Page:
Put the pork in the chilled bowl from the freezer. Put a glove on your hand and set all five fingers on the counter like Thing from the Addams Family. This is the position you need to hold your hand in while you’re mixing the meat. Once you’ve mastered the Thing technique, use it to mix the pork in a clockwise motion, aggressively stirring about 15 times around the bowl. Add the salt, Sichuan peppercorns, and five-spice powder and mix with Thing technique 15 more times. Scrape the side of the bowl with the blade of your hand, Julia Child style. Add the egg, soy sauce, and remaining 1 teaspoon sesame oil and mix 15 more times, until incorporated. Add the chilled shrimp mixture to the pork mixture and mix 15 more times, scraping as needed. Add the chilled vegetables and mix another 15 times. Set aside and fill the potstickers.
Using a 1 ⁄2-ounce portion scoop, place filling onto the center of the wrapper (the starchy side should face up). Wet your middle finger and moisten the rim of the wrapper.
Using your dry thumb and forefinger, draw the edges of the wrapper together and pinch the center, leaving the ends open.
Using a pinch-and-fold motion, pleat the side of the wrapper facing away from you with three folds.
Turn the dumpling around and finish the pleat in the same manner. You should have a completely sealed, crescent-shaped dumpling.
Do that again 35 more times. Good luck!
When all of the potstickers are formed, set yourself up with a well-seasoned, snugly lidded 10-inch cast-iron skillet and a plate that will fit comfortably inside the rim of said pan. Rub the peanut oil all over the pan to evenly coat it. Place seven potstickers in the pan in an evenly spaced pinwheel pattern and place over medium-high heat until they start to sizzle and become light brown on the bottom, about 2 minutes. Meanwhile, give the crepe batter a good shake to get it mixed up again. With the pan’s lid in one hand and the crepe batter in the other, quickly and deliberately pour the batter over the potstickers in two circular motions and immediately cover the pan with the lid to capture the steam. Continue to cook, covered, until the potstickers start to swell and the top of the dough starts to become translucent, checking only after 4 minutes (be careful of escaping steam!). Remove the lid to allow the steam to evaporate and the bottom of the potstickers to crisp. At this point, rotate the pan as necessary to maximize evaporation and even browning, and lower the heat as needed. This process takes about 4 more minutes—things can burn easily, so pay attention! Gently lift each potsticker by its corner to be sure nothing is sticking. Give the pan a shake; everything will slide around freely when done.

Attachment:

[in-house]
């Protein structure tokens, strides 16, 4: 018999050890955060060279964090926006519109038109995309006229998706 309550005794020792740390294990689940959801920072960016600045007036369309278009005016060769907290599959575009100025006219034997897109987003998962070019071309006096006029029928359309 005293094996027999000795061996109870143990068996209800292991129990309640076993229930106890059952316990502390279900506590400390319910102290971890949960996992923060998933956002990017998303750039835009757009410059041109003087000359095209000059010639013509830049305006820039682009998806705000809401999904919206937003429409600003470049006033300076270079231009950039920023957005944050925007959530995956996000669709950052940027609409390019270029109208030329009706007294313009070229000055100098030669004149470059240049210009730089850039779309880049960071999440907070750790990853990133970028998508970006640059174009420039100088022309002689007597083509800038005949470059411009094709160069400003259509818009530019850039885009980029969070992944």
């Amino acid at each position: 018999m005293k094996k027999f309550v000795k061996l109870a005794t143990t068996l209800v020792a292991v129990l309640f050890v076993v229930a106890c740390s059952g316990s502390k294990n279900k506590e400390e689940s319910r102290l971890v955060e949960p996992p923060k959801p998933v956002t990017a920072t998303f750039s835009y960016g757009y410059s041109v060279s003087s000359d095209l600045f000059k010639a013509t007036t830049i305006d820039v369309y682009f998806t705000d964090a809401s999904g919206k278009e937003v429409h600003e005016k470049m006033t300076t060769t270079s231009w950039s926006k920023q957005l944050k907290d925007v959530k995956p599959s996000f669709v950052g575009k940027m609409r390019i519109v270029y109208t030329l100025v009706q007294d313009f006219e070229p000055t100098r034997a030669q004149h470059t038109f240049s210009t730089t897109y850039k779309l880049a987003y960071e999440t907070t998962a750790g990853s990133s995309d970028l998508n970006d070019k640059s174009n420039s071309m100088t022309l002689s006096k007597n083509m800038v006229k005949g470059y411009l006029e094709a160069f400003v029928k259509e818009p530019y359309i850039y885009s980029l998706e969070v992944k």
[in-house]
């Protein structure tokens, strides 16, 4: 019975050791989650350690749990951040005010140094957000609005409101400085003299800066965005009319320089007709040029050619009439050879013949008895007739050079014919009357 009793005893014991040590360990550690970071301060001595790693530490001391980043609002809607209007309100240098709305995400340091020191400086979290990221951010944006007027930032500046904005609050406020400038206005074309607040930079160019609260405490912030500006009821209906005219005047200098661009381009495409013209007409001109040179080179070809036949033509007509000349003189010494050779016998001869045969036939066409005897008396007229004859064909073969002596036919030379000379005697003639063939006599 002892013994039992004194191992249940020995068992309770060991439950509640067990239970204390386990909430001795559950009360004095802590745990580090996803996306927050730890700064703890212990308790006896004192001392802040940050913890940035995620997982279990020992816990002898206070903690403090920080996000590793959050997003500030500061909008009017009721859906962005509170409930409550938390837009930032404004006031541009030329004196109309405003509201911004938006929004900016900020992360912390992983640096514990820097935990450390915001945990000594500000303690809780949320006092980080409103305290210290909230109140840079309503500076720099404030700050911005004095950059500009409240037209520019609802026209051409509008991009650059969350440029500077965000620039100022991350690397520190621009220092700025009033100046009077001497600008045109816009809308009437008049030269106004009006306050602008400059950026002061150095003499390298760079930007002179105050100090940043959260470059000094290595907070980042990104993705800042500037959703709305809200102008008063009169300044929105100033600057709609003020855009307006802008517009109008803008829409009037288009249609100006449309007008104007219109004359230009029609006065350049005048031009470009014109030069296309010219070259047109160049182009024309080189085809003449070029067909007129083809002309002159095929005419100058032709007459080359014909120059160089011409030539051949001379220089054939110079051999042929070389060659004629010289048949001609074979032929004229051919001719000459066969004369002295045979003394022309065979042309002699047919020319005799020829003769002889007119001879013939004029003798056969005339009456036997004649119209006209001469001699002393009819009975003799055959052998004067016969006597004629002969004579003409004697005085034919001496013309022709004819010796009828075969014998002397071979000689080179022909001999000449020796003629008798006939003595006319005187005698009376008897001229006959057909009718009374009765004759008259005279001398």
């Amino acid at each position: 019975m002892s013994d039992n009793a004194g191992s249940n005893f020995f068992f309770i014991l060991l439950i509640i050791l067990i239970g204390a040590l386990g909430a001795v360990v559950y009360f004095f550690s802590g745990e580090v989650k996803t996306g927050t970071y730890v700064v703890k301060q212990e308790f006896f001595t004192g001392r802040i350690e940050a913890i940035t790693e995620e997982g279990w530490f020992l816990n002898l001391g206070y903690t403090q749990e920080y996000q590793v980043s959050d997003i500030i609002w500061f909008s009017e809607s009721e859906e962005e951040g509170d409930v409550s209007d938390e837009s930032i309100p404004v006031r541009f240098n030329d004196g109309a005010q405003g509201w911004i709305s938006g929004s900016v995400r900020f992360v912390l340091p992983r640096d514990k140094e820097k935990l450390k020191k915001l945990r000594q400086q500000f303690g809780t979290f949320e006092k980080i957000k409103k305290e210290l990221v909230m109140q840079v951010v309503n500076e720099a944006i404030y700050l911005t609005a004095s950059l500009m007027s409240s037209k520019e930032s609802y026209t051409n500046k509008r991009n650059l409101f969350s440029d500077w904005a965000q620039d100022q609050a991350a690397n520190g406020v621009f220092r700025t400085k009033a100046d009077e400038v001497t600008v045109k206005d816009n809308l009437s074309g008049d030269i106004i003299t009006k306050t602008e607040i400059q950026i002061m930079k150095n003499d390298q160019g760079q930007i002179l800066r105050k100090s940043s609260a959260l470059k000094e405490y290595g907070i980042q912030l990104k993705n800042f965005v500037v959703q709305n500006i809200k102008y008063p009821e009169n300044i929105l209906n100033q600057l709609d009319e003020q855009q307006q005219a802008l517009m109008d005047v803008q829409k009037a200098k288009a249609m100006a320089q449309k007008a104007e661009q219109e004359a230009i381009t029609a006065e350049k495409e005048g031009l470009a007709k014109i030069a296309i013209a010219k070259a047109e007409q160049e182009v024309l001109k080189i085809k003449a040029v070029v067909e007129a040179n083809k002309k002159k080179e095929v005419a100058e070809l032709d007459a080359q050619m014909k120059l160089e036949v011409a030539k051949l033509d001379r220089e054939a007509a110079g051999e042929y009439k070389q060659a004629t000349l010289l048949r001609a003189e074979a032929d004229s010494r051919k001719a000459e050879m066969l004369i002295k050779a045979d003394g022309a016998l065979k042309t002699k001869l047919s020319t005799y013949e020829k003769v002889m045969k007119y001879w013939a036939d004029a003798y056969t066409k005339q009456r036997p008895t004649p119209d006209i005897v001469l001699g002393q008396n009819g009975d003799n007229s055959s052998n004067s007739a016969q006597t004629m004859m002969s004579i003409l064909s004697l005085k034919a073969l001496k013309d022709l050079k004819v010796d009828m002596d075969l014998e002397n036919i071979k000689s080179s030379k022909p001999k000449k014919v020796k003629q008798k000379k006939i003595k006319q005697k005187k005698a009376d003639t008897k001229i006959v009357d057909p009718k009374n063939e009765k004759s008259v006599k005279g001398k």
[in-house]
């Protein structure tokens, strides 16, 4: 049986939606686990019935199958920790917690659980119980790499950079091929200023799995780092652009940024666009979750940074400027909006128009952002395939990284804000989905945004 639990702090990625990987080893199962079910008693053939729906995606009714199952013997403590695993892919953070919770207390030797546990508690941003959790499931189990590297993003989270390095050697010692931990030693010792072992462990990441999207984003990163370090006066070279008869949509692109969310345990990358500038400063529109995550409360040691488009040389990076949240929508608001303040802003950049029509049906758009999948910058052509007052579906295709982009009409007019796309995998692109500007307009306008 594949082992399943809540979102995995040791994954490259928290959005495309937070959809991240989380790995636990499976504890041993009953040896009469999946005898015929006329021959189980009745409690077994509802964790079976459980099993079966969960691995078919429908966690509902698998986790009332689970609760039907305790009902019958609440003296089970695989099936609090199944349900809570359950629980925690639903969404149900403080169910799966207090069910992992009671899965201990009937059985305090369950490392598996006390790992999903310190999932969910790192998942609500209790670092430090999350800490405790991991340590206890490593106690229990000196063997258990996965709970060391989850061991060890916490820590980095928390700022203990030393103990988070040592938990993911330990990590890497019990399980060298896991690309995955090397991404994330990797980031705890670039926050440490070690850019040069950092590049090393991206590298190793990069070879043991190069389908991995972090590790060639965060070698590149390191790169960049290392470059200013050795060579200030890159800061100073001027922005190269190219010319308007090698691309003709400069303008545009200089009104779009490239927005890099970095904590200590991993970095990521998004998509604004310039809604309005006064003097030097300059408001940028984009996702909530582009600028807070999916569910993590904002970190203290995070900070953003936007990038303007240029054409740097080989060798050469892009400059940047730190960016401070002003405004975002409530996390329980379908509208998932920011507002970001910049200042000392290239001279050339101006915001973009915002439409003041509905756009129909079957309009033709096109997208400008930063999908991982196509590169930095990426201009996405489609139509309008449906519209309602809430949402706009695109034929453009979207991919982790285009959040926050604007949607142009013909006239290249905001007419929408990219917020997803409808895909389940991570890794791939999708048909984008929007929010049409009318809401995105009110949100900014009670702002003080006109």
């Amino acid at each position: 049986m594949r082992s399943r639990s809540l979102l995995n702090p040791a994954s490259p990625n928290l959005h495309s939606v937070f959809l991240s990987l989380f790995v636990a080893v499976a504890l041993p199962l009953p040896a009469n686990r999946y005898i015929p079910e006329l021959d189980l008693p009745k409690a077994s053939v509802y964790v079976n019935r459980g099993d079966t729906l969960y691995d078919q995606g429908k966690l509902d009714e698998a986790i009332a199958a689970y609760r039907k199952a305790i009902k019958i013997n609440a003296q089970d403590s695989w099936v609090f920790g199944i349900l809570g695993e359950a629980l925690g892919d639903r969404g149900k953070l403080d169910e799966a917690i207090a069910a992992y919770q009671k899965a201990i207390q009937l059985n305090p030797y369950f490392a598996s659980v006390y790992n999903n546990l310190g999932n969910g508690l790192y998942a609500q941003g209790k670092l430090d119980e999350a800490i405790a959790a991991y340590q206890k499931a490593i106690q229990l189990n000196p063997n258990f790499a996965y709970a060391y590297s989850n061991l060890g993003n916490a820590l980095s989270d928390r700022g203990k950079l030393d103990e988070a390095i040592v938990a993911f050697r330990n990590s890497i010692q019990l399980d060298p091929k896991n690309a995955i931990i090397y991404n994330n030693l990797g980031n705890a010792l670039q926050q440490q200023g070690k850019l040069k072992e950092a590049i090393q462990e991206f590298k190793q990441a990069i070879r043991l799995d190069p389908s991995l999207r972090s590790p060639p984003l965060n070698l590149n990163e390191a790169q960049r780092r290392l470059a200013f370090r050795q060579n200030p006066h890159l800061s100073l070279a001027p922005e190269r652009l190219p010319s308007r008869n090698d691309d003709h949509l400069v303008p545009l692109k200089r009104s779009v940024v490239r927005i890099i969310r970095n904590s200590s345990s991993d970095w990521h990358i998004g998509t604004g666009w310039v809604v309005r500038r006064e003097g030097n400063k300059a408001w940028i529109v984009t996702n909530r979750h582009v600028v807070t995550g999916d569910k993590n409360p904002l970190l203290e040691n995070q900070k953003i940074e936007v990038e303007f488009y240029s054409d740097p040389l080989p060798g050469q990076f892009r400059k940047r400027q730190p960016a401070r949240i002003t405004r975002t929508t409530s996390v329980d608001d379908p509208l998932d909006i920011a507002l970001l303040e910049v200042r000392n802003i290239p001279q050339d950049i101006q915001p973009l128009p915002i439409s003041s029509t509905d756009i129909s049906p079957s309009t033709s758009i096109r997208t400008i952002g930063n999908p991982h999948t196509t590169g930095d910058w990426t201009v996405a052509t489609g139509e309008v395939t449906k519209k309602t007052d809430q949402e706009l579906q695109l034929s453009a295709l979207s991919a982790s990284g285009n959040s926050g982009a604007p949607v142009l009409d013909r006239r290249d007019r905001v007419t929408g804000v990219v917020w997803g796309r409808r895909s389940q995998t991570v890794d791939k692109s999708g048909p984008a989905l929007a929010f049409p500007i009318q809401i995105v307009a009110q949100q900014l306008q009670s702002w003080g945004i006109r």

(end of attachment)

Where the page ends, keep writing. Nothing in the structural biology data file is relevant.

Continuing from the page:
At this point, turn the heat off. You have a couple of methods to get the potstickers out of the pan. You can take them out as cleanly as possible with a spatula and then invert them onto the plate or you can take the committed route we use in the restaurant and go for broke. Fat Rice and all interested parties are not responsible for the scalding oil burns that can result if you do this improperly! Place a plate that is larger than the pan upside down on top of the pan. With feet shoulder-width apart under springy knees, form the Thing with your nondominant hand, placing your fingertips in the center of the plate. Lift the pan from the stove with your dominant hand. Remembering that you are dealing with extremely hot food and even hotter oil, build a bit of momentum using a three-count bounce, then invert the pan so the plate is on the bottom, using an arclike motion. Make sure that the arm holding the plate is straight up and down to avoid any dripping oil. That’s really important! Carefully remove the pan and ensure that all potstickers and crepe have come out uniformly. When you have produced flawless potstickers, season with salt and ground Sichuan peppercorns and serve immediately with the sauce. Of course, the ones that didn’t come out so beautifully will still taste delicious—nibble on them while you perfect your technique.